# Portfolio Risk Analysis

By Gregory Connor; Lisa Goldberg et al. | Go to book overview

2
Unstructured Covariance Matrices

This chapter considers the estimation and use of return covariance matrices without any factor structure imposed upon them. Following this, in chapters 3–6, we consider structured covariance matrices.

Section 2.1 discusses the estimation of return covariance matrices using classical statistical methods. Section 2.2 describes the errormaximization problem in portfolio management and its implications for risk modeling. Section 2.3 treats portfolio risk management as a problem in decision making under uncertainty, and considers the Bayesian approach to covariance matrix estimation.

2.1 Estimating Return Covariance Matrices

This chapter is concerned with the estimation of the n × n covariance matrix of returns or excess returns. Since, by definition, the riskless rate has no variance, there is theoretically no difference between the total and excess return covariance matrices:

Although the riskless rate is known one period ahead, there is variation in its value over time, so that time-series-based estimates of cov(ri, rj) and cov(xi, xj) can differ. In most circumstances it is best practice to use excess returns in the estimation of C. The resulting estimate can be thought of as measuring the covariance matrix of total returns, conditional upon knowing the riskless return.

For notational simplicity, we will not differentiate between the return frequency of the data set and the risk horizon used for risk analysis. In practice, the return frequency used in estimation can differ from the return frequency used in risk analysis. So, for example, the analyst may use a daily return frequency to measure the covariance matrix even though the analyst mostly cares about portfolio risk at the monthly return frequency. Or the analyst may use monthly returns to analyze risk

-36-

If you are trying to select text to create highlights or citations, remember that you must now click or tap on the first word, and then click or tap on the last word.
One moment ...
Default project is now your active project.
Project items
Notes

#### Cited page

Style
Citations are available only to our active members.
Buy instant access to cite pages or passages in MLA 8, MLA 7, APA and Chicago citation styles.

(Einhorn, 1992, p. 25)

(Einhorn 25)

(Einhorn 25)

1. Lois J. Einhorn, Abraham Lincoln, the Orator: Penetrating the Lincoln Legend (Westport, CT: Greenwood Press, 1992), 25, http://www.questia.com/read/27419298.

#### Cited page

Portfolio Risk Analysis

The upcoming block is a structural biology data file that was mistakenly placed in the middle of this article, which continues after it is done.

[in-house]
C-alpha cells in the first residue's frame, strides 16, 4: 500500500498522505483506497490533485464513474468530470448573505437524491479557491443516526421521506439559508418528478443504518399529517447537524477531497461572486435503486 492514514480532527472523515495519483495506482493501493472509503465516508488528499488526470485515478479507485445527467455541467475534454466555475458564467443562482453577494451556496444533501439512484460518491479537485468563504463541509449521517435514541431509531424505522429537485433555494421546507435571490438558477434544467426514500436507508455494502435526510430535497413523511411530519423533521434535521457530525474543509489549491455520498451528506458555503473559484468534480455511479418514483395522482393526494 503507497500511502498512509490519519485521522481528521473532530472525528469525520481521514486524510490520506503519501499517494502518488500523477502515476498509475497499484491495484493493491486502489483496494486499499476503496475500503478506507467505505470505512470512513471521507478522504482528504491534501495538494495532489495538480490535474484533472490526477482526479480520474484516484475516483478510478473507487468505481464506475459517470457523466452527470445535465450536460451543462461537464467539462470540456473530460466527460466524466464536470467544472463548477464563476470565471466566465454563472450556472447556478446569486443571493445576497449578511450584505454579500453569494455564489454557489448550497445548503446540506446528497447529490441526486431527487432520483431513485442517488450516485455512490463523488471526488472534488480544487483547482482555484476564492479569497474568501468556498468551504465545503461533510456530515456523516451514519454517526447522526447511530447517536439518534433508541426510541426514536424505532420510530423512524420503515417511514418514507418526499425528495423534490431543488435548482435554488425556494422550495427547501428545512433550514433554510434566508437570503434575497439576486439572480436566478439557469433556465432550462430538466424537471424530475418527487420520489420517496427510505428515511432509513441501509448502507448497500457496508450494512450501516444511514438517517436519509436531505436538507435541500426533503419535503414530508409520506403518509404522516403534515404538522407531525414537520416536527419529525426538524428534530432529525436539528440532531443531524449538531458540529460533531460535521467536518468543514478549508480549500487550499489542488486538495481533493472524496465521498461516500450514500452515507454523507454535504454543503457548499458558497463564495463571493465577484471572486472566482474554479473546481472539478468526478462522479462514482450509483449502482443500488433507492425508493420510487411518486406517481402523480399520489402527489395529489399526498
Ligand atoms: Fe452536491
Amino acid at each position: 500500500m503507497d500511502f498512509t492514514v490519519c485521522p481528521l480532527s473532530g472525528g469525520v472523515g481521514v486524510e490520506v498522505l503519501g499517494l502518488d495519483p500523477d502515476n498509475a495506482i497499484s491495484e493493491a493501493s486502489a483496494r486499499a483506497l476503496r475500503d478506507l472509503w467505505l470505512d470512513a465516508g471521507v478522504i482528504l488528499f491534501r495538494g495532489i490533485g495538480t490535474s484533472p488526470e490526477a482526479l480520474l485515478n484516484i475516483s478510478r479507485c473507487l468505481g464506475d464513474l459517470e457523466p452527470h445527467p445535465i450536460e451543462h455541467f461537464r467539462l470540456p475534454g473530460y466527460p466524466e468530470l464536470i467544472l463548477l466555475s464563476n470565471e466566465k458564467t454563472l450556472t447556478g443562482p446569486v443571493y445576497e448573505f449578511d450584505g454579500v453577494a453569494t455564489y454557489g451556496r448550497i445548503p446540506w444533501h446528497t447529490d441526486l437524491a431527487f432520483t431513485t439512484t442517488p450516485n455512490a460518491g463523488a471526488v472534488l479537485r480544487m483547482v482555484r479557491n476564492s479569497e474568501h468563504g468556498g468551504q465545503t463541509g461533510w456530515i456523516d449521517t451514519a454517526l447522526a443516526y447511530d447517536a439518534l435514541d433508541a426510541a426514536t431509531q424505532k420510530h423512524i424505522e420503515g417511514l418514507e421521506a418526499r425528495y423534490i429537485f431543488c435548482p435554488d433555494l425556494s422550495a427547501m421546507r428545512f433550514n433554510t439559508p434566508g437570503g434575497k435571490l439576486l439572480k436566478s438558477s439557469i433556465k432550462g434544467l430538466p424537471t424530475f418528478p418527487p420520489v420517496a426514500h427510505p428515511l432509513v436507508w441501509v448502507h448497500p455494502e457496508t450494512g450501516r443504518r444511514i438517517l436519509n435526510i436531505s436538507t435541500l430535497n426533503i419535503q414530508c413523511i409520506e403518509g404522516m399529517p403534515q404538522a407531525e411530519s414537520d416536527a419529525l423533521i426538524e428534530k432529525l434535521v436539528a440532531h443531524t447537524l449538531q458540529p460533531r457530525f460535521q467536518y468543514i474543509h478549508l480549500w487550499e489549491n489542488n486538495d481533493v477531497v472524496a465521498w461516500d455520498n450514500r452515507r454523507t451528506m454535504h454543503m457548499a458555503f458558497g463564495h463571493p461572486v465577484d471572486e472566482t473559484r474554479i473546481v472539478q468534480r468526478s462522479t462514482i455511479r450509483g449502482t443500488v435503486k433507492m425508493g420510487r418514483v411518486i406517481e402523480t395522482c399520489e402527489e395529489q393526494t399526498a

• Title Page iii
• Contents vii
• Acknowledgments xi
• Introduction xiii
• Key Notation xix
• 1: Measures of Risk and Return 1
• 2: Unstructured Covariance Matrices 36
• 3: Industry and Country Risk 61
• 4: Statistical Factor Analysis 79
• 5: The Macroeconomy and Portfolio Risk 101
• 6: Security Characteristics and Pervasive Risk Factors 117
• 7: Measuring and Hedging Foreign Exchange Risk 134
• 8: Integrated Risk Models 155
• 9: Dynamic Volatilities and Correlations 167
• 10: Portfolio Return Distributions 191
• 11: Credit Risk 212
• 12: Transaction Costs and Liquidity Risk 241
• 13: Alternative Asset Classes 271
• 14: Performance Measurement 299
• 15: Conclusion 319
• References 323
• Index 345
Settings

#### Settings

Typeface
Text size Reset View mode
Search within

Look up

#### Look up a word

• Dictionary
• Thesaurus
Please submit a word or phrase above.

Why can't I print more than one page at a time?

Help
Full screen
Items saved from this book
• Bookmarks
• Highlights & Notes
• Citations
/ 354

### How to highlight and cite specific passages

1. Click or tap the first word you want to select.
2. Click or tap the last word you want to select, and you’ll see everything in between get selected.
3. You’ll then get a menu of options like creating a highlight or a citation from that passage of text.

## Cited passage

Style
Citations are available only to our active members.
Buy instant access to cite pages or passages in MLA 8, MLA 7, APA and Chicago citation styles.

"Portraying himself as an honest, ordinary person helped Lincoln identify with his audiences." (Einhorn, 1992, p. 25).

"Portraying himself as an honest, ordinary person helped Lincoln identify with his audiences." (Einhorn 25)

"Portraying himself as an honest, ordinary person helped Lincoln identify with his audiences." (Einhorn 25)

"Portraying himself as an honest, ordinary person helped Lincoln identify with his audiences."1

1. Lois J. Einhorn, Abraham Lincoln, the Orator: Penetrating the Lincoln Legend (Westport, CT: Greenwood Press, 1992), 25, http://www.questia.com/read/27419298.

## Thanks for trying Questia!

Please continue trying out our research tools, but please note, full functionality is available only to our active members.

Your work will be lost once you leave this Web page.